Zero divisor

Revision as of 18:17, 19 February 2007 by JBL (talk | contribs)

In a ring $R$, a nonzero element $a\in R$ is said to be a zero divisor if there exists a nonzero $b \in R$ such that $a\cdot b = 0$.

For example, in the ring of integers taken modulo 6, 2 is a zero divisor because $2 \cdot 3 \equiv 0 \pmod 6$. However, 5 is not a zero divisor mod 6 because the only solution to the equation $5x \equiv 0 \pmod 6$ is $x \equiv 0 \pmod 6$.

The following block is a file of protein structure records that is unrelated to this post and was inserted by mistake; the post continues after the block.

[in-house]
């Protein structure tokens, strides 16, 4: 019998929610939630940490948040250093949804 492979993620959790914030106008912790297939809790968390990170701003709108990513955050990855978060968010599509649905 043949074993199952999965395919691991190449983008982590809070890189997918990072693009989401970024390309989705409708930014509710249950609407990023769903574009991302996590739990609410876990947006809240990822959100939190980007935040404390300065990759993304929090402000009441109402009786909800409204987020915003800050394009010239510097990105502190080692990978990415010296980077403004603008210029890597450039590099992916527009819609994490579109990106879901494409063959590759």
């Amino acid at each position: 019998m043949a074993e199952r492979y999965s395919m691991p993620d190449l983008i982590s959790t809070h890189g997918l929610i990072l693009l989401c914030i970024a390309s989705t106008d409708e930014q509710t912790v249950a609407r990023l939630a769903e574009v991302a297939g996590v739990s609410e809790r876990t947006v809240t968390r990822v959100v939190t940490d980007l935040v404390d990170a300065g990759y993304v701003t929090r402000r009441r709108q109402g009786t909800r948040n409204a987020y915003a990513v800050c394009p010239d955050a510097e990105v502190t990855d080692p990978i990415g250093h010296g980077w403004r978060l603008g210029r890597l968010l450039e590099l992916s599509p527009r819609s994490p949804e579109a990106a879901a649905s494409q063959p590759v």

1 is not a zero divisor in any ring.

A ring with no zero divisors is called an integral domain.


See also

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